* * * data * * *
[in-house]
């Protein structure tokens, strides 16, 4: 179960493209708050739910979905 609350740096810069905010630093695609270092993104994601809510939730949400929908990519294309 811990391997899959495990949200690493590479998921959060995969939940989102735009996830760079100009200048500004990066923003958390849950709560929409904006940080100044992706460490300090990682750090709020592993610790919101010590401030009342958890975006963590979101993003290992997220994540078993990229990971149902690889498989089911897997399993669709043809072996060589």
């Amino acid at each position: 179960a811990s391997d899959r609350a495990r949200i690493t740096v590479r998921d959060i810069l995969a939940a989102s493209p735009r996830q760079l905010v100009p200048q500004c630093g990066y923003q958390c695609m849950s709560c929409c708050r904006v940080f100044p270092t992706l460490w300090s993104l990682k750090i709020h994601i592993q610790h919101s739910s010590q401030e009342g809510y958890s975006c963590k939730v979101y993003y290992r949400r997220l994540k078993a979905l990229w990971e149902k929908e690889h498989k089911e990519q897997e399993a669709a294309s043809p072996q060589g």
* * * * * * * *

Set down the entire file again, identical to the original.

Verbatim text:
[in-house]
């Protein structure tokens, strides 16, 4: 179960493209708050739910979905 609350740096810069905010630093695609270092993104994601809510939730949400929908990519294309 811990391997899959495990949200690493590479998921959060995969939940989102735009996830760079100009200048500004990066923003958390849950709560929409904006940080100044992706460490300090990682750090709020592993610790919101010590401030009342958890975006963590979101993003290992997220994540078993990229990971149902690889498989089911897997399993669709043809072996060589």
């Amino acid at each position: 179960a811990s391997d899959r609350a495990r949200i690493t740096v590479r998921d959060i810069l995969a939940a989102s493209p735009r996830q760079l905010v100009p200048q500004c630093g990066y923003q958390c695609m849950s709560c929409c708050r904006v940080f100044p270092t992706l460490w300090s993104l990682k750090i709020h994601i592993q610790h919101s739910s010590q401030e009342g809510y958890s975006c963590k939730v979101y993003y290992r949400r997220l994540k078993a979905l990229w990971e149902k929908e690889h498989k089911e990519q897997e399993a669709a294309s043809p072996q060589g």